Furthermore, it can be argued that TCKs do not necessarily feel a sense of belonging within a nationality or place but rather by having “a community, an ‘interstitial culture’ to which they belong” (ibid.). Research has indicated that their “sense of belonging [is] three times stronger to relationships than to a particular country” (Fail et al. 2004). Since they may not have a “sense of home” in the classical definition of the term, they often find other ways to determine their belonging independent from geographical borders (Pollock et al.; Westropp et al.).
TCKs are also said to identify more often with their school surroundings than with their parental home environment while growing up (Fail et al.). The reason for this may be that they are often sent to boarding schools (Pollock et al.), where they spend most of their upbringing, but also due to the fact that the school and the educational environment in general represent the Third Culture for many. It seems to be the case that no matter what approach one takes analyzing third culture kids, it always leads back to them feeling most comfortable within the Third Culture itself, creating their cultural identity through shared experiences with other TCKs and a mixture of both their home and host countries.
One great challenge that can arise from TCKs regarding their sense of belonging and home in relationships and school environments (representing the Third Culture instead of places), is that these factors do not stay static. Relationships change or end, especially those made in international schools, since these are filled with highly mobile TCKs, regularly moving to new places with their families. TCKs are even said to consider regularly losing friends a normal part of life, which can lead to them becoming “cautious about forming relationships” (Gilbert 2008) and “keeping distance between self and others” (Lijadi and Schalkwyk 2014).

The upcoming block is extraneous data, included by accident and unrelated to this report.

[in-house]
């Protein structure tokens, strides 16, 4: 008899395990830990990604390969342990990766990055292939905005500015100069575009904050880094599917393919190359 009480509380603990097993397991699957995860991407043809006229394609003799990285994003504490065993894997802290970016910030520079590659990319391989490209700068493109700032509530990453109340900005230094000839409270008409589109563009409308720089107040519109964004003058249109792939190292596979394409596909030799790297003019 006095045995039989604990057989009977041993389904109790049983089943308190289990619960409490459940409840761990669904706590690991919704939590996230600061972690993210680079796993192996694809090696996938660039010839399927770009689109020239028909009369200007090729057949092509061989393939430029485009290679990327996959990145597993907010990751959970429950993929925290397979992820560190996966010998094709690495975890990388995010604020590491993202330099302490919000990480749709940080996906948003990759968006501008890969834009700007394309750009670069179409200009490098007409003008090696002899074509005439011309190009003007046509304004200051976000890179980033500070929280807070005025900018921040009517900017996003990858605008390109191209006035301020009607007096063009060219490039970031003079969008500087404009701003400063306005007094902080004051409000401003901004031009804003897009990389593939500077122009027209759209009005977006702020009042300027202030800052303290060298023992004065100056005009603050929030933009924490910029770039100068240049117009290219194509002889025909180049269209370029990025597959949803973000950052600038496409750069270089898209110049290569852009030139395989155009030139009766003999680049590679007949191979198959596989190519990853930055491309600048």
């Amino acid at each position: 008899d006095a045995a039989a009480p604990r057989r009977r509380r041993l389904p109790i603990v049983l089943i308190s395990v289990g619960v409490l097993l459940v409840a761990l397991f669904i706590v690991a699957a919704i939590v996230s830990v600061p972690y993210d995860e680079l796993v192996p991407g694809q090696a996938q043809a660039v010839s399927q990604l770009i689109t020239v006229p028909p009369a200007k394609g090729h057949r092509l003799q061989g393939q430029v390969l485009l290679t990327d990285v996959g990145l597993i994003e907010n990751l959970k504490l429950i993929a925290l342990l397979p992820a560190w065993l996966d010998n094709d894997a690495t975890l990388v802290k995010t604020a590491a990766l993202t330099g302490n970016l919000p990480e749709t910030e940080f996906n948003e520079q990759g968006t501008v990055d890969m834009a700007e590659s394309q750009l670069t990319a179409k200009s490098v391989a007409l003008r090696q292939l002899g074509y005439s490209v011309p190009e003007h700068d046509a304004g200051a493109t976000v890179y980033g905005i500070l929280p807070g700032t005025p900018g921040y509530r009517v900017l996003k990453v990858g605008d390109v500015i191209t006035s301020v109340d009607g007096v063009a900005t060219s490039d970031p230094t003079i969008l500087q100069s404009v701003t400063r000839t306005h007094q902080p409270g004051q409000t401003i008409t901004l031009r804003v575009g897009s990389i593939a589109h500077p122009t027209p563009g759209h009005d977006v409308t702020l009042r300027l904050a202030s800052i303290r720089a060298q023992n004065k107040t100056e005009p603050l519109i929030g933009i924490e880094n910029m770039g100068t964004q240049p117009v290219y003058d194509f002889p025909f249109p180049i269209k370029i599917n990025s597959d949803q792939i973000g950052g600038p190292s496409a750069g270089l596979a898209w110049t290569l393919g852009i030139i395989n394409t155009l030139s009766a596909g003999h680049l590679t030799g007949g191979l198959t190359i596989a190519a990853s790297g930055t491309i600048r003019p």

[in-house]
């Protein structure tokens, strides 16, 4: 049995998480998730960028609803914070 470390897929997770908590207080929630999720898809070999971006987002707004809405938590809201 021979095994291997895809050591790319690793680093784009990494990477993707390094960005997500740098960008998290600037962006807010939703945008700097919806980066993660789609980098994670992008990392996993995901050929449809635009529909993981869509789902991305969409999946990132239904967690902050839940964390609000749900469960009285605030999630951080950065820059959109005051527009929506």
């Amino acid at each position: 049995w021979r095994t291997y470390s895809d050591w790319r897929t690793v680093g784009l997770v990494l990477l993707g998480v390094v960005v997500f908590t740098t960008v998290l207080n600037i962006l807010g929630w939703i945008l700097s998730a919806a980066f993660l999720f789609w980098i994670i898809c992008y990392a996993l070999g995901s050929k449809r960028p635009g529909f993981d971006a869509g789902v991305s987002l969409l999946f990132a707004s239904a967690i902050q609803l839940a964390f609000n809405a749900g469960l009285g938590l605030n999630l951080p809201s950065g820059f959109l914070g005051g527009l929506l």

Since many TCKs tend to not feel at home within their “external environment” (Pollock et al.), they often struggle to answer the question of where home is. Even though many settle for unconventional ways to describe where they belong, a difficulty of not having a physical place to call home is that they also do not have a place to return to once they leave the Third Culture. They may even “view themselves as cosmopolitan people who feel comfortable in a variety of environments” (Fail et al.), which surely sounds very beneficial at first glance, but at the same time they may “lack a sense of belonging in any one” (ibid.) of these environments. An interesting aspect is also that “[t]he phrase ‘sense of belonging’ shows that there is a link between a sense of belonging and sense of identity” (ibid.), implying that not having a physical place to go home to does not just pose the question of where they belong but also of who they are. “Their experiences appear to have shifted how they construct identity as it relates to home, belonging and place” (Westropp et al.).
Hopefully, the increasing amount and quality of research into TCKs can begin to help them as they try to find their own unique roles in the play of life.
Fail, H., Thompson, J., & Walker, G. (2004). Belonging, identity and Third Culture Kids: Life histories of former international school students. Journal of Research in International Education, 3(3), 319–338. https://doi. org/10.1177/1475240904047358
Gilbert, K. R. (2008). Loss and Grief between and Among Cultures: The Experience of Third Culture Kids. Illness, Crisis & Loss, 16(2), 93–109. https://doi.org/10.2190/IL.16.2.a
Goffman, E. (1996). Wir alle spielen Theater: die Selbstdarstellung im Alltag. 5. Aufl. Piper. München. Lijadi, A., & Van Schalkwyk, G. (2014). Narratives of third culture kids: Commitment and reticence in social relationships. The Qualitative Report, 19, 1–18.
Pollock, D. C., Van Reken, R. E., & Pollock M. V. (2017). Third Culture Kids: Growing Up Among Worlds, Third Edition. Nicholas Brealey Publishing. Boston. Westropp, S., Cathro, V., & Everett, A. M. (2016). Adult third culture kids’ suitability as expatriates. Review of International Business and Strategy, 26(3), 334–348. https:// doi.org/10.1108/RIBS-12-2015-0080
Zoe Krueger Weisel is a young German-American Italian researcher based in Italy. She was born and raised in Germany, but has lived in both the US and Italy since starting university. She has always had a particular research interest in the third culture experience due to her own military third culture background. ORCID ID: https://orcid.org/0000-0002-9083-3502 Work profile: https://www.eurac.edu/de/people/zoe krueger-weisel